SE Texas Record

Sunday, December 15, 2019

Huntsman dismissed from railroad worker's FELA suit

By David Yates | Jul 16, 2008

Perry Ashworth's leg was mutilated and severed below the knee last year when the rail car he was working on at the Huntsman Refinery rolled over him.

As reported by the Southeast Texas Record in July 2007, Ashworth and his wife Bambi sued his employer Railserve Inc., Rescar Inc. and Huntsman Petrochemical Corp.

Railserve provides contract in-plant rail service; Rescar provides mechanical repair, exterior painting, interior coating and cleaning to rail cars.

Ashworth in his lawsuit claims he set the rail car's manual break but it rolled back anyway.

On July 15, Judge Donald Floyd of the 172nd Judicial District granted Huntsman's motion for summary judgment and dismissed the petrochemical company from the Ashworths' lawsuit.

Court documents show Huntsman agreed to provide workers' compensation coverage for Railserve employees. After Ashworth was injured April 10, 2007, he received $291,658.34 in worker's comp benefits.

Since Ashworth already received benefits for his injury from Huntsman, the company moved for dismissal under Texas civil law.

The plaintiffs' original petition said Ashworth was working to rearrange the rail cars so that they could be spotted when he engaged the manual break and started to uncouple the end rail car.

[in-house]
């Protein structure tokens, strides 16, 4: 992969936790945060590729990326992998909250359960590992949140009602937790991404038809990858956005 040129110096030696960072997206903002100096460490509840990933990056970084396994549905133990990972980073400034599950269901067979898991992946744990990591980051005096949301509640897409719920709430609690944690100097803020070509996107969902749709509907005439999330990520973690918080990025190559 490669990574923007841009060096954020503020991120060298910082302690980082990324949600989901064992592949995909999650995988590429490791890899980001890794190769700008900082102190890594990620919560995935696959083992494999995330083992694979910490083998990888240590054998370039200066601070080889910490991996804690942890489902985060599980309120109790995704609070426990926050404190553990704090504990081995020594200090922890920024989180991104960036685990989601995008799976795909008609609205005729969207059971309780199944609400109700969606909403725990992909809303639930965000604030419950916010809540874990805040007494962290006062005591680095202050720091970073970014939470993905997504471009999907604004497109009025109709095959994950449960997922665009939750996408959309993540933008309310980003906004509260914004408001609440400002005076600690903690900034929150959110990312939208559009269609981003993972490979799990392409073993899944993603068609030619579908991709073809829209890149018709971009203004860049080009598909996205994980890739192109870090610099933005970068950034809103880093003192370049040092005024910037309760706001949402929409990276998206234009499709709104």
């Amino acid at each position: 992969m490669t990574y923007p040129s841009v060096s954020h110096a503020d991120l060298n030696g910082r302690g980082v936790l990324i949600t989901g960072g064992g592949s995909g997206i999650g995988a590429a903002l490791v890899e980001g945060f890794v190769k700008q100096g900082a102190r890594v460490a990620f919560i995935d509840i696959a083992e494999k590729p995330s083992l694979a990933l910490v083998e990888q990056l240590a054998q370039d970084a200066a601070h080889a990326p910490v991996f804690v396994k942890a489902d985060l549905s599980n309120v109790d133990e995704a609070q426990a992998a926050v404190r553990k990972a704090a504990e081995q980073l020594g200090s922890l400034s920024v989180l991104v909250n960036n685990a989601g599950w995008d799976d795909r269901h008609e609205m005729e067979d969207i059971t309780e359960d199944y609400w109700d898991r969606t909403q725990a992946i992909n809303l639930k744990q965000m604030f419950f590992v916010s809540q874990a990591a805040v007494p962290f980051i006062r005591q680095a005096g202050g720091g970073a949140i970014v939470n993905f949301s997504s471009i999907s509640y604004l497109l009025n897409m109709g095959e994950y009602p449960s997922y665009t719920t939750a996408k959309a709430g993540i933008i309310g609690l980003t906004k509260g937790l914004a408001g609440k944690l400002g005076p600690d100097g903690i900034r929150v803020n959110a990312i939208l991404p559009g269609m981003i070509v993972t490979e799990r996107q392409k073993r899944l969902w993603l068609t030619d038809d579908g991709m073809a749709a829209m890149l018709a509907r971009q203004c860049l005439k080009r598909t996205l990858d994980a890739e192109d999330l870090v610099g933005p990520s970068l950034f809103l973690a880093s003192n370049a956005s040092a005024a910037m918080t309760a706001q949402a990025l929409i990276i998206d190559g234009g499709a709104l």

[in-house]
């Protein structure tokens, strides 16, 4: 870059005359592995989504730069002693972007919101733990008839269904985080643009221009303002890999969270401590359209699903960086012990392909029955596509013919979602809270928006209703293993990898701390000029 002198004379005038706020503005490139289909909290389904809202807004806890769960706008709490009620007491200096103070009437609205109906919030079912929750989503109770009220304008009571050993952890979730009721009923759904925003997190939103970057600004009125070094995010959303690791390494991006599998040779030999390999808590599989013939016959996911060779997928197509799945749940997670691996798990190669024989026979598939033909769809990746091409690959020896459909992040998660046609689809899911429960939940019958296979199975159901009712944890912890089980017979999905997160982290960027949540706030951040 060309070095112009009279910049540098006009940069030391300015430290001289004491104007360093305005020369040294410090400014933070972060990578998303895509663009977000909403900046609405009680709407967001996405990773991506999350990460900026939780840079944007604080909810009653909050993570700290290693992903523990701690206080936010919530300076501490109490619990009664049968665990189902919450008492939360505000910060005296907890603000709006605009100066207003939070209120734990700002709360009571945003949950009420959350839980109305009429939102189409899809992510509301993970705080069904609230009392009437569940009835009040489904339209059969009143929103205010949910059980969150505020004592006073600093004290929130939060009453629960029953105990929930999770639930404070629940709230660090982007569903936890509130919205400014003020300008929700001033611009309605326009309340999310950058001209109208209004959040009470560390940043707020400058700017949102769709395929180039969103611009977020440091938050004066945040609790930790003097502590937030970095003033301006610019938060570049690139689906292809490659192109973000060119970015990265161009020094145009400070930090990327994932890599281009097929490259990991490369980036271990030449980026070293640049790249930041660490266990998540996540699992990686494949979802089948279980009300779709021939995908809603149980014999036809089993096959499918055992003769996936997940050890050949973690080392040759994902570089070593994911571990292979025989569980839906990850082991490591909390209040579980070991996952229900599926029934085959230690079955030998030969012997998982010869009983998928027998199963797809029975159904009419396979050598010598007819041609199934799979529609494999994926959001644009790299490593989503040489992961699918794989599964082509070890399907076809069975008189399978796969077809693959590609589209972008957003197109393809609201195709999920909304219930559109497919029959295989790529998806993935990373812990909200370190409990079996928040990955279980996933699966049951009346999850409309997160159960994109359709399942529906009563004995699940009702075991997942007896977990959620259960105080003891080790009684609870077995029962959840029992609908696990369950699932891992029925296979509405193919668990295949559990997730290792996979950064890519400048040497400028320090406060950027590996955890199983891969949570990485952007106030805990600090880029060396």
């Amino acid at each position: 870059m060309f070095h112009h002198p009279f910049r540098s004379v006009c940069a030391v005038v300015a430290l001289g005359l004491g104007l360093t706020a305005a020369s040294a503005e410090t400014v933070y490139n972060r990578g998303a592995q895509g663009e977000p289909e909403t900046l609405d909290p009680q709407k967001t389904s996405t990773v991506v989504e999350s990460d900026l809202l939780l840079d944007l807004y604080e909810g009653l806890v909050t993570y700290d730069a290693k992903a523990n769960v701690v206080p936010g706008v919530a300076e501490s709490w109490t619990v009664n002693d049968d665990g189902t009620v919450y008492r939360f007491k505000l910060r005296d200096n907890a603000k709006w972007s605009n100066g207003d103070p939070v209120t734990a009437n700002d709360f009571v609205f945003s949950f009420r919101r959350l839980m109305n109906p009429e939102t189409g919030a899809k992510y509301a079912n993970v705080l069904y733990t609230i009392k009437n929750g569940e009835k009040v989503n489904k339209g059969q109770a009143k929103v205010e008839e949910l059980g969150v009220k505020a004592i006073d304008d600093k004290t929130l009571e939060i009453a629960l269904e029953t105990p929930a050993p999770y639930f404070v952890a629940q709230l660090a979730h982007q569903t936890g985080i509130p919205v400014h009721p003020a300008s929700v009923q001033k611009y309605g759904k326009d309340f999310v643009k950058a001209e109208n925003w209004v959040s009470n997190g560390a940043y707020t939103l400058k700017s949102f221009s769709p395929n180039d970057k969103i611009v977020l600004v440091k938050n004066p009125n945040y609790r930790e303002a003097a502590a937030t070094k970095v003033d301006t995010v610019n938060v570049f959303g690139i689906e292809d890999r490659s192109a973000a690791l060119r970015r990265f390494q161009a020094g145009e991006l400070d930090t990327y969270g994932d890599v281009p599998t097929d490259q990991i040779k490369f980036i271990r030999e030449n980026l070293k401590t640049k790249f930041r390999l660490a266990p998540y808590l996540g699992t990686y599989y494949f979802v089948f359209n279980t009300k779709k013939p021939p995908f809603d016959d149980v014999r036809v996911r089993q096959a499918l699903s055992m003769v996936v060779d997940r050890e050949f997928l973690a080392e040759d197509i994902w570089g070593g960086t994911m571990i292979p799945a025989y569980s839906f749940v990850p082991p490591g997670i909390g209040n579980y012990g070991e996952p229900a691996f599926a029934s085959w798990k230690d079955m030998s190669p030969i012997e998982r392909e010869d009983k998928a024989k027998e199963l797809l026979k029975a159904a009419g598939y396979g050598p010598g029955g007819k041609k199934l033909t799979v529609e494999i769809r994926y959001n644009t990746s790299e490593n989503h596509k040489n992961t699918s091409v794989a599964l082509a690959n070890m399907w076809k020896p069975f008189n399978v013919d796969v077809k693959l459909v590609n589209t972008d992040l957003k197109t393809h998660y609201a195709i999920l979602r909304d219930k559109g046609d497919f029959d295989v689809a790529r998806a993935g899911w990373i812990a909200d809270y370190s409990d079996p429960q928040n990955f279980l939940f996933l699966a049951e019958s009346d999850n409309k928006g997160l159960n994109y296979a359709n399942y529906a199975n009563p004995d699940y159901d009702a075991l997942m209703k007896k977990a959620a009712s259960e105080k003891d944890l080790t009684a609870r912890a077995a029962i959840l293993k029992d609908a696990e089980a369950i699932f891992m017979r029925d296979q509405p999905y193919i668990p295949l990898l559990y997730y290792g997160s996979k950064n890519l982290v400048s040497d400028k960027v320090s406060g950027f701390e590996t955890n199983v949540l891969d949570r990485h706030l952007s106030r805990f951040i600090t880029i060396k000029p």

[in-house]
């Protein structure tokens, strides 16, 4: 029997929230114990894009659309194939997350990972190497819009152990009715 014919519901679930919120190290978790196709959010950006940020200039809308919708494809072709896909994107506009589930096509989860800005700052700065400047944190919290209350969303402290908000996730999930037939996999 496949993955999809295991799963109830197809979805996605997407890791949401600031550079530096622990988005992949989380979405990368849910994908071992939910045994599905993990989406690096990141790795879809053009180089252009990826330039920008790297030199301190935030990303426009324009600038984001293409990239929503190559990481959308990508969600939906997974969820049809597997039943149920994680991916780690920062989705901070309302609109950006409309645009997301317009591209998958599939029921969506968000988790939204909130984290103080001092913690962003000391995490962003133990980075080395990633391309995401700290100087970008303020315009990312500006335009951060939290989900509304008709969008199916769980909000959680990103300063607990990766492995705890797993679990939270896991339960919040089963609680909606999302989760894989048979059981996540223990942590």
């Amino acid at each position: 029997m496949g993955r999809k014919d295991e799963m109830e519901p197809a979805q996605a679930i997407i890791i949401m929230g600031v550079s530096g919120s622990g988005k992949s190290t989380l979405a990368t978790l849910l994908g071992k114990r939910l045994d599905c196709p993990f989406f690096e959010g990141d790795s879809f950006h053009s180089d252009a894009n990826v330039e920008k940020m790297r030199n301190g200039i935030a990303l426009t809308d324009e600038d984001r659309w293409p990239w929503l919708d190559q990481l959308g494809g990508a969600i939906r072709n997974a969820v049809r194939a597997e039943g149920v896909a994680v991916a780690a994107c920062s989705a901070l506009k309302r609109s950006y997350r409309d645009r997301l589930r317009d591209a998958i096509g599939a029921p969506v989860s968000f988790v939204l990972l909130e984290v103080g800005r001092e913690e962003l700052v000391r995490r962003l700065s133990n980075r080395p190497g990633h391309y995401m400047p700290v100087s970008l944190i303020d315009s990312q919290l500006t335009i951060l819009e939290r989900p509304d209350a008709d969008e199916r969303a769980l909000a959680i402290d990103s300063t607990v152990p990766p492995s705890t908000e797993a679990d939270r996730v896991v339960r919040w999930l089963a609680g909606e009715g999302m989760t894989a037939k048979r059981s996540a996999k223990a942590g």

However, in court documents Ashworth says the rail car rolled and entangled his right leg, which was severed below the knee.

Ashworth is still pursuing a Federal Employers' Liability Act claim against his employer, Railserve, on allegations it failed to provide him a safe place to work and failed to comply with government regulations.

Ashworth's suit also faults Rescar for failing to maintain the brakes on the rail car.

He is suing for past and future medical expenses, physical pain, impairment, disfigurement, and mental anguish.

Ashworth's wife is suing for loss of consortium.

The plaintiffs are represented by the attorney Tommy Yeates of the Moore, Landrey law firm.

Case No. E179-635

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